The daughter that passed away in February cared for my greatgrandson from the time he was 3 months old while my granddaughter worked. She never charged them one cent and did it for love of the child and in order to protect him from his dad and his indifference and anger. When she could no longer care for him, I paid for his daycare until he started school. After all my daughter did for them, to this day he has never once acknowledged her death in any way. That really hurts!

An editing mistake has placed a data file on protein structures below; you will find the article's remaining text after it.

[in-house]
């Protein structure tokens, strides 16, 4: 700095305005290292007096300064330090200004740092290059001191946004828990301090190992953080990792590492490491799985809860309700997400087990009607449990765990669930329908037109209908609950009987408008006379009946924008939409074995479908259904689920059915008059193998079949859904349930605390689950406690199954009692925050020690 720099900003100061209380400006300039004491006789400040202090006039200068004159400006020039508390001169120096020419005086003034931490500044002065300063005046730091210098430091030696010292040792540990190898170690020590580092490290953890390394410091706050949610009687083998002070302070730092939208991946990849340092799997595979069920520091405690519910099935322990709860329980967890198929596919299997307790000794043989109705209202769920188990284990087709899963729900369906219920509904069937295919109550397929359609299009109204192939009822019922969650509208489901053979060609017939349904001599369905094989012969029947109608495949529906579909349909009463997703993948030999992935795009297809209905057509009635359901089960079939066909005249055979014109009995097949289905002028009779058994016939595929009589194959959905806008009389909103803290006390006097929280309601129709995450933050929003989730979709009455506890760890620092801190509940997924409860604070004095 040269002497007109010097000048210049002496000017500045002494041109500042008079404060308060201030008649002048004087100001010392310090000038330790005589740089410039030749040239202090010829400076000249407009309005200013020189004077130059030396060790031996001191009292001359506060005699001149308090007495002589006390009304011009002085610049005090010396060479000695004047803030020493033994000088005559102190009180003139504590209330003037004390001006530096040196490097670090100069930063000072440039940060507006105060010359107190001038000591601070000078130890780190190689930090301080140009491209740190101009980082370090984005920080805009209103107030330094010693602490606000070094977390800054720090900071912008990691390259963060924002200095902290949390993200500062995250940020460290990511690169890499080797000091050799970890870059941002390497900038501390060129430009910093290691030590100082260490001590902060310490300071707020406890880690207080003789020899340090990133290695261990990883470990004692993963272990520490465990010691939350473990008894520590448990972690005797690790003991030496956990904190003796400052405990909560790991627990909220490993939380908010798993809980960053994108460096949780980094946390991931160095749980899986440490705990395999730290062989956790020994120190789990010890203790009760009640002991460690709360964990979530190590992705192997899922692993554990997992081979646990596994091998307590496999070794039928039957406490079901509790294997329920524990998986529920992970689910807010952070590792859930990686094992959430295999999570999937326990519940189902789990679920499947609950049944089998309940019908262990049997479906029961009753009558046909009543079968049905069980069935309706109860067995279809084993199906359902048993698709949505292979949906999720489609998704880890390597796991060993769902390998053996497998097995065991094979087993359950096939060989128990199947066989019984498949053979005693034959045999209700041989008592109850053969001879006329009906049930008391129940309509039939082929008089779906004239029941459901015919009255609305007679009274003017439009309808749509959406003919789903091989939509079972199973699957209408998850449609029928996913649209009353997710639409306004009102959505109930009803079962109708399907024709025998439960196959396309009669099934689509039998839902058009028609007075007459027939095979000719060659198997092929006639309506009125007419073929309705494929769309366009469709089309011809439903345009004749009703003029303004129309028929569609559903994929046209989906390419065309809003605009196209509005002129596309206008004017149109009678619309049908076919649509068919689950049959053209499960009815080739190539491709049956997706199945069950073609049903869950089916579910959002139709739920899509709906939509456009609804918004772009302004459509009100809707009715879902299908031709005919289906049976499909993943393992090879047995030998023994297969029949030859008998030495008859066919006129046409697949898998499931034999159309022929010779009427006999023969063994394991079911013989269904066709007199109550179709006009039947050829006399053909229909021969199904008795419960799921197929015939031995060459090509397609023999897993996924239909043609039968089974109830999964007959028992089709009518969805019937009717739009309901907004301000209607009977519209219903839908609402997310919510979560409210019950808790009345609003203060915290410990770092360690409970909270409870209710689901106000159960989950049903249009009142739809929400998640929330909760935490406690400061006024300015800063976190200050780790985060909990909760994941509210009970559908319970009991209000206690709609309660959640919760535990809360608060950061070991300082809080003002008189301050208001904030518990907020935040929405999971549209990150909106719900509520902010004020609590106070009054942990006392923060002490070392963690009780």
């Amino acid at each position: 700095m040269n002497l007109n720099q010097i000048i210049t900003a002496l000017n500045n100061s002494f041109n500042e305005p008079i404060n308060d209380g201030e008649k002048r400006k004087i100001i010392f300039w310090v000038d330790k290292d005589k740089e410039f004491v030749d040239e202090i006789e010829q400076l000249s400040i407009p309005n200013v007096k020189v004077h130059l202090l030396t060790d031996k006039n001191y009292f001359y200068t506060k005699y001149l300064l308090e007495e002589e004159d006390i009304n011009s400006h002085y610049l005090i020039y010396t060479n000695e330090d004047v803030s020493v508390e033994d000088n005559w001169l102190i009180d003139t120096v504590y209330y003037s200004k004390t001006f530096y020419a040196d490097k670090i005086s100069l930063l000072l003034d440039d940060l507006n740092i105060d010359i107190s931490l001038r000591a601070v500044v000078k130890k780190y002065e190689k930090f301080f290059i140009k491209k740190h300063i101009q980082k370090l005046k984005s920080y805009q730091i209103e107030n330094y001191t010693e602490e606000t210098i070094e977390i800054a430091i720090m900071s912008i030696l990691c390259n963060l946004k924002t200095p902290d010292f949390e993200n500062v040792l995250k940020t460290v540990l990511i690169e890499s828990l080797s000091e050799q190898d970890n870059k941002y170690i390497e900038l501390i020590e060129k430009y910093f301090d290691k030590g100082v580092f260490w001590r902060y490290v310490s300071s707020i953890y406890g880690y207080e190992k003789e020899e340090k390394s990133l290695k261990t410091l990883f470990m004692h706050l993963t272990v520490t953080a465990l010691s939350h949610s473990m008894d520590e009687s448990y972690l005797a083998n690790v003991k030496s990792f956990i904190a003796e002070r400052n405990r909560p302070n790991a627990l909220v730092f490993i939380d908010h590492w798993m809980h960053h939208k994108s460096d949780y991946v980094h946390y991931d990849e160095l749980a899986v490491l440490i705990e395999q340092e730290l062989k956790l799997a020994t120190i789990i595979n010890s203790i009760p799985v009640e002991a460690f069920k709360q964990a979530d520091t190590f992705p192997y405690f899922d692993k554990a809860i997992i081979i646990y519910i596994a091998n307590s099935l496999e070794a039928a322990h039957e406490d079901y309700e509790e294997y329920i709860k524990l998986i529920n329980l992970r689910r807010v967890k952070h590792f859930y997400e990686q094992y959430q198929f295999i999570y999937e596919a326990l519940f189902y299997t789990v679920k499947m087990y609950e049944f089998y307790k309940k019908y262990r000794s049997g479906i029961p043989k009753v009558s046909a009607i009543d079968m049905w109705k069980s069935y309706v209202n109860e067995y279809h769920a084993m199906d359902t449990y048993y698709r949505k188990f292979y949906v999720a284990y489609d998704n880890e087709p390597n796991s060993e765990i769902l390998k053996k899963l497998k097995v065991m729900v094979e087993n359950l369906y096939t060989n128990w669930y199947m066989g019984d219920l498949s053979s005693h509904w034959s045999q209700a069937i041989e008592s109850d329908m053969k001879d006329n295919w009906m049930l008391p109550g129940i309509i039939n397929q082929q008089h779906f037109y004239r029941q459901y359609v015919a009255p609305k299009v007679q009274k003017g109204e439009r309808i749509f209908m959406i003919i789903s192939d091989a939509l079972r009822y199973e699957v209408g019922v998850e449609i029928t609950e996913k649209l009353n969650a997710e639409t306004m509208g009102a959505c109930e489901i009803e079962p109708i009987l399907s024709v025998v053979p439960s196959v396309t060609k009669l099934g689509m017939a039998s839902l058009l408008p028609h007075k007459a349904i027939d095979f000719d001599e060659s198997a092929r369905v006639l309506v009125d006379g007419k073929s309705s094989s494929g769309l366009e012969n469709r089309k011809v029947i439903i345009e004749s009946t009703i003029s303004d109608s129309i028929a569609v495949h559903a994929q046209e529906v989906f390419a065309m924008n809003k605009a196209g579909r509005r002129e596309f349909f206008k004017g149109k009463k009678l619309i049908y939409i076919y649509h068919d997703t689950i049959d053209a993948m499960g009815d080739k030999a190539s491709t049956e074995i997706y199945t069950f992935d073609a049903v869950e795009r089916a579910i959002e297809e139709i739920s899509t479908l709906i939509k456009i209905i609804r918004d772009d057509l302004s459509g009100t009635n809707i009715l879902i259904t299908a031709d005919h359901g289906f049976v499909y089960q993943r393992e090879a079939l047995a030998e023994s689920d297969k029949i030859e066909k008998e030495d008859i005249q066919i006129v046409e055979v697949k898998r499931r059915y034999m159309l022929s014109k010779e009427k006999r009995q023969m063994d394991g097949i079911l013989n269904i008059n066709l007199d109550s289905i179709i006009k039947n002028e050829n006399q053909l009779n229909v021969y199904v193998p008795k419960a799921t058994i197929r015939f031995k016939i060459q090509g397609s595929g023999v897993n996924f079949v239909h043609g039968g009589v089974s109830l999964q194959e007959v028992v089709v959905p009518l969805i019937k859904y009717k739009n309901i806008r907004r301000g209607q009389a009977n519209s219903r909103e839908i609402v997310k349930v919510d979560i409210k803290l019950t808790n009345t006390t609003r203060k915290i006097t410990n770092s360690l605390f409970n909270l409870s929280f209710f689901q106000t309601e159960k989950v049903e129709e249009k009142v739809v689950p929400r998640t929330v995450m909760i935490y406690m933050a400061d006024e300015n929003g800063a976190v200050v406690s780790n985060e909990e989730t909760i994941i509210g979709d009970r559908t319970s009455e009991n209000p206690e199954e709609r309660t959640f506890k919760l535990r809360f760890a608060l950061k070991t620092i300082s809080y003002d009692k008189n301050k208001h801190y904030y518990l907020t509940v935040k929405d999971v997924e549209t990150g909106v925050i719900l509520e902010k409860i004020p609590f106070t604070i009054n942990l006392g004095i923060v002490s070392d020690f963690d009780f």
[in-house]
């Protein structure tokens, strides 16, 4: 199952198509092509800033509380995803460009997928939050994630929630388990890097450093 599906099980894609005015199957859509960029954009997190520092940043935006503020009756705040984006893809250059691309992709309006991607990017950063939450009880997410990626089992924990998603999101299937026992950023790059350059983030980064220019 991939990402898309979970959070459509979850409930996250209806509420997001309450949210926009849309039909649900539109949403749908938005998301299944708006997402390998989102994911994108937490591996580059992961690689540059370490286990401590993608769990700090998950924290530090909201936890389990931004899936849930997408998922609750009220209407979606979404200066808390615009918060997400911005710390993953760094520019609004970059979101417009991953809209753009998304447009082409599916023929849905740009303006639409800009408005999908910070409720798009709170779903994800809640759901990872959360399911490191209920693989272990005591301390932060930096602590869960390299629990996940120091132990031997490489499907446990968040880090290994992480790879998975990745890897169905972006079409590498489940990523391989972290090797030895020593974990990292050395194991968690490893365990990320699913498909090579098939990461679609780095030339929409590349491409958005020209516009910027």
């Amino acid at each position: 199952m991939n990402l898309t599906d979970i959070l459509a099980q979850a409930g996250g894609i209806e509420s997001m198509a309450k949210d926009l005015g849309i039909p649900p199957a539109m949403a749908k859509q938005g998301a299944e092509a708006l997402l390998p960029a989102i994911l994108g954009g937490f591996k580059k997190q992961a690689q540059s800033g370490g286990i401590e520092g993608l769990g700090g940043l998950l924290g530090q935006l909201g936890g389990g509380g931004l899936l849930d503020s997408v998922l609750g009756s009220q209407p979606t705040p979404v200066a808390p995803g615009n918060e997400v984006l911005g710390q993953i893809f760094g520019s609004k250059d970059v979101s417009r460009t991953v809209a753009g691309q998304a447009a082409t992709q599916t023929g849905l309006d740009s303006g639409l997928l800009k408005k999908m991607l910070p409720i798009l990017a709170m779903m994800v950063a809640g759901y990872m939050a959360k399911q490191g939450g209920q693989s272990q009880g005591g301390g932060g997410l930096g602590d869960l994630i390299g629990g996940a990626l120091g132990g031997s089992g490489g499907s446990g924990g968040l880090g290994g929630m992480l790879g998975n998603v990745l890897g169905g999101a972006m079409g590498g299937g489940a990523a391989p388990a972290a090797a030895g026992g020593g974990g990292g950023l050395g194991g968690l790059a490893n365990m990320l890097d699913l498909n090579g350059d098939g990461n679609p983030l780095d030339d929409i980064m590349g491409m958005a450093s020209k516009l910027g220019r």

So after all is said and done; I'm not carrying a grudge after all. I've just given up on trying to fix him. That may turn out to be a good thing for him since he now has to make his own choices to either sink or swim on his own.

If there is one thing I have learned from all this is that; after the loss of a spouse, some of us may be more prone to allowing others to take advantage of us. I'd love to say that I'm 100 percent sure I've learned my lesson and will never allow anything like this to happen again. I hope I can stick with that!